Sketches of Progress

Front Cover
Simpkin, Marshall & Company, 1881 - Progress - 176 pages

From inside the book

What people are saying - Write a review

We haven't found any reviews in the usual places.

Contents

Other editions - View all

Common terms and phrases

Popular passages

Page 165 - The judge, who was a shrewd fellow, winked at the manifest iniquity of the decision : and when the court was dismissed, went privily and bought up all the pigs that could be had for love or money. In a few days his Lordship's town house was observed to be on fire.
Page 141 - And here it is to be noted, that such Ornaments of the Church and of the Ministers thereof, at all Times of their Ministration, shall be retained, and be in use, as were in this Church of England, by the Authority of Parliament, in the Second Year of the Reign of King Edward the Sixth.
Page 163 - He burnt his fingers, and to cool them he applied them in his booby fashion to his mouth. Some of the crumbs of the scorched skin had come away with his fingers, and for the first time in his life (in the world's life indeed, for before him no man had known it) he tasted — crackling ! Again he felt and fumbled at the pig.
Page 163 - ... the negligence of this unlucky young firebrand. Much less did it resemble that of any known herb, weed, or flower. A premonitory moistening at the same time overflowed his nether lip. He knew not what to think.
Page 162 - Bo-bo, a great lubberly boy, who being fond of playing with fire, as younkers of his age commonly are, let some sparks escape into a bundle of straw, which kindling quickly, spread the conflagration over every part of their poor mansion, till it was reduced to ashes. Together with the cottage (a sorry antediluvian make-shift of a building, you may think it) what was of much more importance, a fine litter of new-farrowed pigs, no less than nine in number, perished.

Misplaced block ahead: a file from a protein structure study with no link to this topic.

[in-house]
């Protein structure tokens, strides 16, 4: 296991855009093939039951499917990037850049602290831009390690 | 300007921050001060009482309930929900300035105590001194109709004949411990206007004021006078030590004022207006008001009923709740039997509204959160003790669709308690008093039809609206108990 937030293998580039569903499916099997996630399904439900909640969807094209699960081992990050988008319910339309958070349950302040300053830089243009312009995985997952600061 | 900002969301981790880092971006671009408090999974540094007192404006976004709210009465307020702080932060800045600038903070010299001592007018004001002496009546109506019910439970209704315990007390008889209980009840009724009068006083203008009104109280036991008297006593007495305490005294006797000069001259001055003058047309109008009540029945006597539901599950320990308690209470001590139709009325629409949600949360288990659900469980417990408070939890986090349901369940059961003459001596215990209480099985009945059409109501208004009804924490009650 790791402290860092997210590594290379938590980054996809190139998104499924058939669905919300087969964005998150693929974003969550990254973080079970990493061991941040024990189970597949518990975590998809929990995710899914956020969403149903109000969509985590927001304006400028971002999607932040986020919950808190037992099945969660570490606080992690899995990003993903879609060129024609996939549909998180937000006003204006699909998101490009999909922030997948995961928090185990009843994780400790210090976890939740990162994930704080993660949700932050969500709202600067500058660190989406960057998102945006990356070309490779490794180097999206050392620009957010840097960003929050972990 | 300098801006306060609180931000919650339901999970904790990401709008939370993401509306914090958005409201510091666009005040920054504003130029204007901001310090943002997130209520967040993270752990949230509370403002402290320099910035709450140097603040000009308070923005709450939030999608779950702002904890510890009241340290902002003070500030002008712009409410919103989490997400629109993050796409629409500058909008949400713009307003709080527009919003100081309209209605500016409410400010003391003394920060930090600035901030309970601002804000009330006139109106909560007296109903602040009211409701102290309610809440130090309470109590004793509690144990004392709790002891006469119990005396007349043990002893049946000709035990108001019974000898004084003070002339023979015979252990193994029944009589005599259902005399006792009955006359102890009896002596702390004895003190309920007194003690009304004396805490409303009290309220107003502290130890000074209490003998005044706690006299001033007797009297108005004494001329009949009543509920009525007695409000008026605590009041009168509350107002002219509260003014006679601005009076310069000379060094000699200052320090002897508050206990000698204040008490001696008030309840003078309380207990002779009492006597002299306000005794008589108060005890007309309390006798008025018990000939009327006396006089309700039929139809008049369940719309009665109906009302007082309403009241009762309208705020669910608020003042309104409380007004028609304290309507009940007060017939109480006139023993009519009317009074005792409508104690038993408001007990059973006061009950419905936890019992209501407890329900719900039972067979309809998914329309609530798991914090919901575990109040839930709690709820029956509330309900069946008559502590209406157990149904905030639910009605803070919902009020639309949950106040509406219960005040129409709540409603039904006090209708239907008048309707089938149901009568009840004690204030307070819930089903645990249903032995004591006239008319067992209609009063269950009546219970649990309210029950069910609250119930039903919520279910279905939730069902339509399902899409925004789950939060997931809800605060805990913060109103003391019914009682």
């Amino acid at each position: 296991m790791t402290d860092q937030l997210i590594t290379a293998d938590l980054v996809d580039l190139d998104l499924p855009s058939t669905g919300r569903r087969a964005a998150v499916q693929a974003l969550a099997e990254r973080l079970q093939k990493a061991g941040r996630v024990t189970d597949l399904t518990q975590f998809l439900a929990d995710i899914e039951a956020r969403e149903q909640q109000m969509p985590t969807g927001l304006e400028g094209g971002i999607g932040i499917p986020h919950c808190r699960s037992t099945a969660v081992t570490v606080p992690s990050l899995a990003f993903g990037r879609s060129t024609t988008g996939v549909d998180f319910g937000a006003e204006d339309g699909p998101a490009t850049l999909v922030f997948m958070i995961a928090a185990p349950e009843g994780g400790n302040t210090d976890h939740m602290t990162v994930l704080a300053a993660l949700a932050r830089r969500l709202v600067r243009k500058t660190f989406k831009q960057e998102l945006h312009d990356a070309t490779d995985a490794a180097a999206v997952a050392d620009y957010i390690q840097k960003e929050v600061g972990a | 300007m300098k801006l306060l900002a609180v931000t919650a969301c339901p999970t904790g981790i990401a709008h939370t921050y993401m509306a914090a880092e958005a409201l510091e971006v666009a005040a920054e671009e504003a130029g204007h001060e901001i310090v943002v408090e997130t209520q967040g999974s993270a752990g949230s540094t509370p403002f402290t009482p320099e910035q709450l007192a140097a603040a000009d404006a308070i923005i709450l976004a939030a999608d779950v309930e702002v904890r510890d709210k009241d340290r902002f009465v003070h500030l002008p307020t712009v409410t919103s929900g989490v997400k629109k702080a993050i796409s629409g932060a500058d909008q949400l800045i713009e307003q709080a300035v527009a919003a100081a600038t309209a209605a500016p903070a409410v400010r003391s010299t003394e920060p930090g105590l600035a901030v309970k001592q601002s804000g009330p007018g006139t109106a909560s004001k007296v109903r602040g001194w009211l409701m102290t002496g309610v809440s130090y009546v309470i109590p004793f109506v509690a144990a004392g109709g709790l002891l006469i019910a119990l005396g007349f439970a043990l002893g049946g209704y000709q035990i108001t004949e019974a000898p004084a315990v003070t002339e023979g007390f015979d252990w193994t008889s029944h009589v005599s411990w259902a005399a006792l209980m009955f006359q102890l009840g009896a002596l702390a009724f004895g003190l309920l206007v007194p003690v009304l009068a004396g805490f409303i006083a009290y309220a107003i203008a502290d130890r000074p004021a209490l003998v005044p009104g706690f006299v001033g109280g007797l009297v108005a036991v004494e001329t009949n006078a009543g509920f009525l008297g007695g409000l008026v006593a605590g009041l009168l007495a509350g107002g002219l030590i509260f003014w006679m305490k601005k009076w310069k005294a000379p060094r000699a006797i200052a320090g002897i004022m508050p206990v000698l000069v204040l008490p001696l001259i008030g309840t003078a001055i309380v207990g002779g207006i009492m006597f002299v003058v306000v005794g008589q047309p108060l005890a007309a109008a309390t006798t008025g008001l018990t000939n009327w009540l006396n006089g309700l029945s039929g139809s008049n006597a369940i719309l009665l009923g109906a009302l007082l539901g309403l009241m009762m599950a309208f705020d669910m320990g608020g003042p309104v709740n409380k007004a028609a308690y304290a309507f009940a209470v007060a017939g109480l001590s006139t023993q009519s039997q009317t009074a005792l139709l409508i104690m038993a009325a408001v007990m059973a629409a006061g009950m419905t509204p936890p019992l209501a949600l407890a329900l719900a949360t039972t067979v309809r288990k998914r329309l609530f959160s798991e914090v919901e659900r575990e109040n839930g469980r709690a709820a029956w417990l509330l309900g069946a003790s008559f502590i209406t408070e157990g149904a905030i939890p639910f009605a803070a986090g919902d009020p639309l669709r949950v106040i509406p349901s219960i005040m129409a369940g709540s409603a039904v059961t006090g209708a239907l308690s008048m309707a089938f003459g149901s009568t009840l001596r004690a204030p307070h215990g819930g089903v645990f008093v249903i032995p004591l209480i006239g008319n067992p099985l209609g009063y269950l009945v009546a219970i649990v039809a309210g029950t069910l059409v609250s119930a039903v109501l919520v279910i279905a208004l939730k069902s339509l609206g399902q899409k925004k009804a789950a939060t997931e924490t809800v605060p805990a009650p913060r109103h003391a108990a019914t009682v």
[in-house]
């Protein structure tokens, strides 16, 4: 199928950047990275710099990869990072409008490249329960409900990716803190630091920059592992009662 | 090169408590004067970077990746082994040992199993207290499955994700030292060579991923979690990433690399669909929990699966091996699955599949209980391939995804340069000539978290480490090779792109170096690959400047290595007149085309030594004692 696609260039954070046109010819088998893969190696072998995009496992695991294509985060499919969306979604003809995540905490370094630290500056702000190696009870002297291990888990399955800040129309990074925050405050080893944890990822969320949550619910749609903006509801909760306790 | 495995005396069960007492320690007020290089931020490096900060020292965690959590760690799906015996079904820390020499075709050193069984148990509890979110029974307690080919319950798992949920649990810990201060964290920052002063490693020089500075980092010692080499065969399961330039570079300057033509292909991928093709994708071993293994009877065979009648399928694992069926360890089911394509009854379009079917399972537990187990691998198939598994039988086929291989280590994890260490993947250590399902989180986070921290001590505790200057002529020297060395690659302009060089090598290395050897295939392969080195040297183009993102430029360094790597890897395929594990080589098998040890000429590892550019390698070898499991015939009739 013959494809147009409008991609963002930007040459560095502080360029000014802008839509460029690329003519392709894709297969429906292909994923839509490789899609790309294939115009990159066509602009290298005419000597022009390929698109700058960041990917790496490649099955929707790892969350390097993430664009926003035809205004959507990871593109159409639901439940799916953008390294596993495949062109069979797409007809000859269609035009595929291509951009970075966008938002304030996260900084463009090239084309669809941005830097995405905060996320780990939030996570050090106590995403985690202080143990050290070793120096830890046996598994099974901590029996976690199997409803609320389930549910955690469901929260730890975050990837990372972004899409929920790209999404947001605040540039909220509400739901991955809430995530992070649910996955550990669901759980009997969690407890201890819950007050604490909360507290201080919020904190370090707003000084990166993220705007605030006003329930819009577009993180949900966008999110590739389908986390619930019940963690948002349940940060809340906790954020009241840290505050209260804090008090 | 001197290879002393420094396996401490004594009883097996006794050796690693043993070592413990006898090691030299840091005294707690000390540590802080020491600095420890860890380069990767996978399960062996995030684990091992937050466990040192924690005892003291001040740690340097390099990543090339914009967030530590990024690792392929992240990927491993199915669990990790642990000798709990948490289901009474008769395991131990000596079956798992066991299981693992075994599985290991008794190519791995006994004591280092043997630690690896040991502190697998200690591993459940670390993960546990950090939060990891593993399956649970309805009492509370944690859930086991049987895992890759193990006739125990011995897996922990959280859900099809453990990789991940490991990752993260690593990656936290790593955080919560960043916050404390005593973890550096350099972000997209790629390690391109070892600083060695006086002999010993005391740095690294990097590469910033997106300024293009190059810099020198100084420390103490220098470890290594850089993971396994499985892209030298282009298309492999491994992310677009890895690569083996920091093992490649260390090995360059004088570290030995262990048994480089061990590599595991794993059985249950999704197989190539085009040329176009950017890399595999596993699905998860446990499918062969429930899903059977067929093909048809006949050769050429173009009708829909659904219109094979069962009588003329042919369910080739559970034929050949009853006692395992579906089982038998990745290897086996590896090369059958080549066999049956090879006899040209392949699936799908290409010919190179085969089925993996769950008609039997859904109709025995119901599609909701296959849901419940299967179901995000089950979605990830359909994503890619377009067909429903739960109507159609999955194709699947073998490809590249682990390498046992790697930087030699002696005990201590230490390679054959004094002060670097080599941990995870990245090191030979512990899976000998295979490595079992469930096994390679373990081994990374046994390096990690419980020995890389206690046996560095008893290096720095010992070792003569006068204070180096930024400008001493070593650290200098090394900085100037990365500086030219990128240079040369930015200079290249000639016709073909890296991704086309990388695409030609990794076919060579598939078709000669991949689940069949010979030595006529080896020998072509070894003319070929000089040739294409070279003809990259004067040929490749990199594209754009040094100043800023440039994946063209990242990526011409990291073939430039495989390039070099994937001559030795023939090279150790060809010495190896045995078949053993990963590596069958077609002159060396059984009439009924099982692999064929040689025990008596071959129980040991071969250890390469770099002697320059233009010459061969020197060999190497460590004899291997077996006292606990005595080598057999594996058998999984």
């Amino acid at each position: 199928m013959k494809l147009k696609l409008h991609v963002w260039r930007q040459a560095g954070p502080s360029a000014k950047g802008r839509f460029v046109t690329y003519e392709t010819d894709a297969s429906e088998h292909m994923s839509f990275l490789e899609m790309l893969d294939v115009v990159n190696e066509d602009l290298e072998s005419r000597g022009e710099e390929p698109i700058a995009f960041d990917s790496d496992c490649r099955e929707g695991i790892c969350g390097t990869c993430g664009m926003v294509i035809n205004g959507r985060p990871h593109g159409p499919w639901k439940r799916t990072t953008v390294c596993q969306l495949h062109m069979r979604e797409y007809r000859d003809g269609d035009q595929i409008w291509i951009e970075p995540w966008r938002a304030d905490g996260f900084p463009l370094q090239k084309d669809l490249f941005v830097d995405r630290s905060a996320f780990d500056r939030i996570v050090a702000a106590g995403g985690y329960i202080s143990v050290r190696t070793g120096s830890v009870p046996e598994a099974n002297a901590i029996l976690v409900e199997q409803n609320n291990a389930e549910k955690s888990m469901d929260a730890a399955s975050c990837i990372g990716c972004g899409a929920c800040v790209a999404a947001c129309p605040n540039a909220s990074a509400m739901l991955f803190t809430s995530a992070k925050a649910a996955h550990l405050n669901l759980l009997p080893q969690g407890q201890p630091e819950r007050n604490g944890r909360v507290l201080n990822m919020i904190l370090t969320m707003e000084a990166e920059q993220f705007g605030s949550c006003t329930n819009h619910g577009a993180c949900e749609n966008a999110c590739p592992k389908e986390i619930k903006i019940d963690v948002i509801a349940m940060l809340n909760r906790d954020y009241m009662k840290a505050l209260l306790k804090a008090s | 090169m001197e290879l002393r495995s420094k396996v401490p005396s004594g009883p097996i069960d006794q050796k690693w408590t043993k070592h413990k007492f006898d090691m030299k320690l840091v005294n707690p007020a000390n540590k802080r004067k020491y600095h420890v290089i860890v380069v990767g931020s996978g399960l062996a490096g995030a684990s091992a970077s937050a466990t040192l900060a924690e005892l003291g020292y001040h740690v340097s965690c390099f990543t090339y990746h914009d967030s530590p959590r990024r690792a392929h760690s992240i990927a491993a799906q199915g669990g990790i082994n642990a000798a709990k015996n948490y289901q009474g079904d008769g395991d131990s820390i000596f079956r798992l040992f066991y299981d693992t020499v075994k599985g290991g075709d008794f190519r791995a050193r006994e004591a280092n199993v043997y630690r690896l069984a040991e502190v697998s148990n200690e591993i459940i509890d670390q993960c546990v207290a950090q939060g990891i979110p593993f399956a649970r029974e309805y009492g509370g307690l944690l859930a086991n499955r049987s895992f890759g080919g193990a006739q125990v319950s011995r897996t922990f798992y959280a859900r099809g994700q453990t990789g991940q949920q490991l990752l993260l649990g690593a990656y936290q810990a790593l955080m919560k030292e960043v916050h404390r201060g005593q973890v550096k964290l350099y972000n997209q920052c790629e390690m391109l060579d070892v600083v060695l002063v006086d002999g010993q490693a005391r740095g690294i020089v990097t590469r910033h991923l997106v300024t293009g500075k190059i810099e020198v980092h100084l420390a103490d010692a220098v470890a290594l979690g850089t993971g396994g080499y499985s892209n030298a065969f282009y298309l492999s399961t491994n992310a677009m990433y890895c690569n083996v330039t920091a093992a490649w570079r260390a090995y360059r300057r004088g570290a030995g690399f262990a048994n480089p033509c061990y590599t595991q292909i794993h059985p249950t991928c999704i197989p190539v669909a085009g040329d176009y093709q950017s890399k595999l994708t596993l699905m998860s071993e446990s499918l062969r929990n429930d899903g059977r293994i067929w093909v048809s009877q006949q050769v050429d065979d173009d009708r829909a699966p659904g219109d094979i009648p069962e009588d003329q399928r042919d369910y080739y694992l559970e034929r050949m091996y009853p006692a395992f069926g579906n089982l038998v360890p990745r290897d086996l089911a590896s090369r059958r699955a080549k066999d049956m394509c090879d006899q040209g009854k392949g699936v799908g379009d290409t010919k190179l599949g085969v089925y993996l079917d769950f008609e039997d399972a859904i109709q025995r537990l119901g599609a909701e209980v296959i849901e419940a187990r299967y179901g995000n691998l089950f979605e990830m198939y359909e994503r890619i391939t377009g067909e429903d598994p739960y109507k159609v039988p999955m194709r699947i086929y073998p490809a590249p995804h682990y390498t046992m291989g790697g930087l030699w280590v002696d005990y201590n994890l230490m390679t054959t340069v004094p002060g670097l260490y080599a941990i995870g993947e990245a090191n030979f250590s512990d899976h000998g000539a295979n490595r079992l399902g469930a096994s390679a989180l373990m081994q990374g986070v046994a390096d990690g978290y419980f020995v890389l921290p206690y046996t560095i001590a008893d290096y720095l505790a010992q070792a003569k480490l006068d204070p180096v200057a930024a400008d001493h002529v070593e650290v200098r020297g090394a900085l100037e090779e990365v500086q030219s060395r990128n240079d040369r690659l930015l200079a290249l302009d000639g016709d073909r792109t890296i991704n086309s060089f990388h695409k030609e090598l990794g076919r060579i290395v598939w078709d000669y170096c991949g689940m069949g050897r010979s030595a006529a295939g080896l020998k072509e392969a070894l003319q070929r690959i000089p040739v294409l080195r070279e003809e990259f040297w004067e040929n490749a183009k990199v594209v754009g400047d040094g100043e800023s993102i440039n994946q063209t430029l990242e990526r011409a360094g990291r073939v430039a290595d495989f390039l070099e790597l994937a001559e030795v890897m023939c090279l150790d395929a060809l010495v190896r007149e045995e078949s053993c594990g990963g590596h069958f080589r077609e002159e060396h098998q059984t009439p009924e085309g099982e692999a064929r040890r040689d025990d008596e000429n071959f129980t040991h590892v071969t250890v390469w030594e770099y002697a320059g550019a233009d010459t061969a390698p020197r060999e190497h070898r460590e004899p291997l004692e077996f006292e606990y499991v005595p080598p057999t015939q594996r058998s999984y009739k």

Page 166 - Thus this custom of firing houses continued till in process of time, says my manuscript, a sage arose, like our Locke, who made a discovery that the flesh of swine, or indeed of any other animal, might be cooked (burnt, as they called it) without the necessity of consuming a whole house to dress it.
Page 166 - ... that the flesh of swine, or indeed of any other animal, might be cooked (burnt as they called it) without the necessity of consuming a whole house to dress it. Then first began the rude form of a gridiron. Roasting by the string, or spit, came in a century or two later, I forget in whose dynasty. By such slow degrees, concludes the manuscript, do the most useful, and seemingly the most obvious arts, make their way among mankind.
Page 124 - But the constitutional government of this island is so admirably tempered and compounded, that nothing can endanger or hurt it, but destroying the equilibrium of power between one branch of the legislature and tho rest.
Page 164 - Eat, eat, eat the burnt pig, father, only taste, — O Lord," — with suchlike barbarous ejaculations, cramming all the while as if he would choke. Ho-ti trembled in every joint while he grasped the abominable thing, wavering whether he should not put his son to death for an unnatural young monster, when the crackling...
Page 165 - Evidence was given, the obnoxious food itself produced in court, and verdict about to be pronounced, when the foreman of the jury begged that some of the burnt pig, of which the culprits stood accused, might be handed into the box.

Bibliographic information